Fifty years ago today, Sports Illustrated published a brief item in its Scorecard column lamenting that NFL championship games may inevitably be moved to warm-weather neutral sites.
This, of course, brings to mind some of the legendary aspects of the Browns’ 1964 championship, which seem almost other-worldly to those raised in the Super Bowl era.
Namely, the Browns (10-3-1) were able to host the Colts (12-2) in the title game, giving home-field advantage to the Cleveland underdogs. In those days, the location was not determined by the teams’ record but simply alternated between the Eastern and Western conferences. Ironically, Cleveland was in the East, though it’s 376 miles WNW of Baltimore.
The TV broadcast on CBS featured one announcer from each team, Ken Coleman (CLE) and Chuck Thompson (BAL), along with freshly-retired Giants star Frank Gifford. Despite a crowd of 79,544 at Muni, the game was blacked out locally, which seems beyond absurd today.
So as the stage is now set for February 2’s NFL season finale — the first Super Bowl to be played outdoors in the northern climate — here’s how SI framed the siting issue in late January 1964:
Controversy over the Bears-Giants championship game has not died, and one strongly argued aspect is the advisability of moving the annual event to some city where it could be played in pleasant sunshine and with good conditions underfoot.
Most support for the move comes from New York fans and New York writers (who had to cover the game in Chicago in an unheated press box); none has yet come from the Chicago area. That is not to say that only sour grapes are involved. At Wrigley Field on December 29 one end of the ground was frozen and slippery, and it was so cold that the players’ hands were numbed. Why, it is asked, should pro football’s biggest game not always be played in conditions permitting the best possible exhibition of football skills?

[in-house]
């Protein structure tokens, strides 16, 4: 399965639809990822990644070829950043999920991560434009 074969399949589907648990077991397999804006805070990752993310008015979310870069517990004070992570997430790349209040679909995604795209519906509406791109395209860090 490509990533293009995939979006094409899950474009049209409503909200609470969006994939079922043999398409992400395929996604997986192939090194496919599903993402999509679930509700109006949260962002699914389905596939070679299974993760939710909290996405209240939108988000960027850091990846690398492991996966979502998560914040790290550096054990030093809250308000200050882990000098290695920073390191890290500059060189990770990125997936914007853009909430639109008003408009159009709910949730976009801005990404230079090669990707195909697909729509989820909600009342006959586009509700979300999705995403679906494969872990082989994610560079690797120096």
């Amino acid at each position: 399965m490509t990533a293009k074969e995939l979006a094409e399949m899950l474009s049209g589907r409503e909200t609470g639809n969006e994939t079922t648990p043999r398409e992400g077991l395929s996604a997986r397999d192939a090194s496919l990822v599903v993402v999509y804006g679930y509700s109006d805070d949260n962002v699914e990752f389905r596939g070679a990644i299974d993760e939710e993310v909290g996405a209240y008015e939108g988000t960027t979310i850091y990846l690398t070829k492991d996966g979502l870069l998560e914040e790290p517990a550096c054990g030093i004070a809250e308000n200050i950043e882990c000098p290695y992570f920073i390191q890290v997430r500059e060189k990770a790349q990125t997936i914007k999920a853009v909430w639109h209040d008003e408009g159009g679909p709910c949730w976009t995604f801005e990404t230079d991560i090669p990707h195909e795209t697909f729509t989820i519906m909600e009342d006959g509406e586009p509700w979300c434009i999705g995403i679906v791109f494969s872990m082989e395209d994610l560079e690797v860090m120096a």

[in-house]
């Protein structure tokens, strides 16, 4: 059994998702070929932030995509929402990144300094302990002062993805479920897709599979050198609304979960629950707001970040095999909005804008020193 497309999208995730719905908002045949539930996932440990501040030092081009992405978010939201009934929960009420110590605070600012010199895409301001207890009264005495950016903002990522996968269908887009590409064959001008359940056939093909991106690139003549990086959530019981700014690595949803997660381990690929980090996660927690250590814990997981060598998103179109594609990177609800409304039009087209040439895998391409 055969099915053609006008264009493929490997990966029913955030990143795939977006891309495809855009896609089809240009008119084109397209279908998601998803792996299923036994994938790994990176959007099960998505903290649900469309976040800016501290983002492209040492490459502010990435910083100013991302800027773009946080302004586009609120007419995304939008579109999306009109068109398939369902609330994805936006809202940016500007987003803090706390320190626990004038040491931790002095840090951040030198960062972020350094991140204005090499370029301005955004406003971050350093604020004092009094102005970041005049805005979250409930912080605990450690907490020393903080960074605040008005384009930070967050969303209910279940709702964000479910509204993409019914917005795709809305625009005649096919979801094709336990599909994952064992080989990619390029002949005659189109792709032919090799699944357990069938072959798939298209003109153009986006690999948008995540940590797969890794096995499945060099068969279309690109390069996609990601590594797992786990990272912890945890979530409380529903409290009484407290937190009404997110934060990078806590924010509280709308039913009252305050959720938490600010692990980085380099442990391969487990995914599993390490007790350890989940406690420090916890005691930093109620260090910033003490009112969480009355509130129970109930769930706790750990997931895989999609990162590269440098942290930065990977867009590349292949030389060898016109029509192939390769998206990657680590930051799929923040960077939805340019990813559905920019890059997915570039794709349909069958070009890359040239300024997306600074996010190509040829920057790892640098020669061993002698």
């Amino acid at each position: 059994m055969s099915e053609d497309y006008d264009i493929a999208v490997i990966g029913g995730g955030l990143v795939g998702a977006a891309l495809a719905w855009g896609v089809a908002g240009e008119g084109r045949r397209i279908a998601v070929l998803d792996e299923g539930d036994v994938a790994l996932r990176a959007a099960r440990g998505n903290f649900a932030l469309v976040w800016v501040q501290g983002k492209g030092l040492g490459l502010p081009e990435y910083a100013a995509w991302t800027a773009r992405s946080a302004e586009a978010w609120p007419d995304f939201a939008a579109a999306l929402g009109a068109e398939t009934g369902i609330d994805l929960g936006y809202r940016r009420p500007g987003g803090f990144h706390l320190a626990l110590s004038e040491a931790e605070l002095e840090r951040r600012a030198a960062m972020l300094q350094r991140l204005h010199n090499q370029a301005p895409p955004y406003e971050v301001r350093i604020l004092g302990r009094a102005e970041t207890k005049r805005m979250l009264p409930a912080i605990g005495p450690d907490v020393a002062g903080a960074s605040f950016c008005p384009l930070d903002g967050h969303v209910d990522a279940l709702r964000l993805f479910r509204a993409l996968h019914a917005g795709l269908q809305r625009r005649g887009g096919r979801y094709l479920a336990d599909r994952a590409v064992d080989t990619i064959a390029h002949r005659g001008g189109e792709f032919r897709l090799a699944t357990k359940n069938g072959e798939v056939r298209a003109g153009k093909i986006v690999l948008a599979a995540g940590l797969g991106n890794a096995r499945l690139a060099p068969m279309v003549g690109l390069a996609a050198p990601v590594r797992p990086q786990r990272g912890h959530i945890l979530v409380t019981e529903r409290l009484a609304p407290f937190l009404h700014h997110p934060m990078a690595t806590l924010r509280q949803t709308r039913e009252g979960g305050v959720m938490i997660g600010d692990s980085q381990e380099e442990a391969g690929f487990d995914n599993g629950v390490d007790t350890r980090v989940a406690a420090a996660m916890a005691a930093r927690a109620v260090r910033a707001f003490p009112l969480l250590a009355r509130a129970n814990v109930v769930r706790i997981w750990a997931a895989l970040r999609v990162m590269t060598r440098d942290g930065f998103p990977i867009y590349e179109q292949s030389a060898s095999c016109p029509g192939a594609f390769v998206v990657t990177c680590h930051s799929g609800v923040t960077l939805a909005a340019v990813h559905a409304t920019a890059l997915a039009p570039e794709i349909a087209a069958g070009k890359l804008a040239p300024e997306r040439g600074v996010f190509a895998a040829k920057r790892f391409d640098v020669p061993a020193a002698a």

The players themselves don’t seem to feel that way. Their working season now extends from July to the end of December. They expect to start playing in 90-degree temperatures and end in freezing weather, and in between to play good football in rain, mud and snow. We think that is the right attitude.
Even more important is the point of view of the fan who has followed his team all the way to its divisional title; he would never see the biggest game of all except by paying his way across the continent—or on television.
The trend toward more sport viewing on TV and less in the flesh has so far been fairly well resisted by the NFL with its black-out policy, but the proposed move of the championship site would be a significant concession to that trend, which, of course, history may prove to be irreversible. That doesn’t mean we have to like it.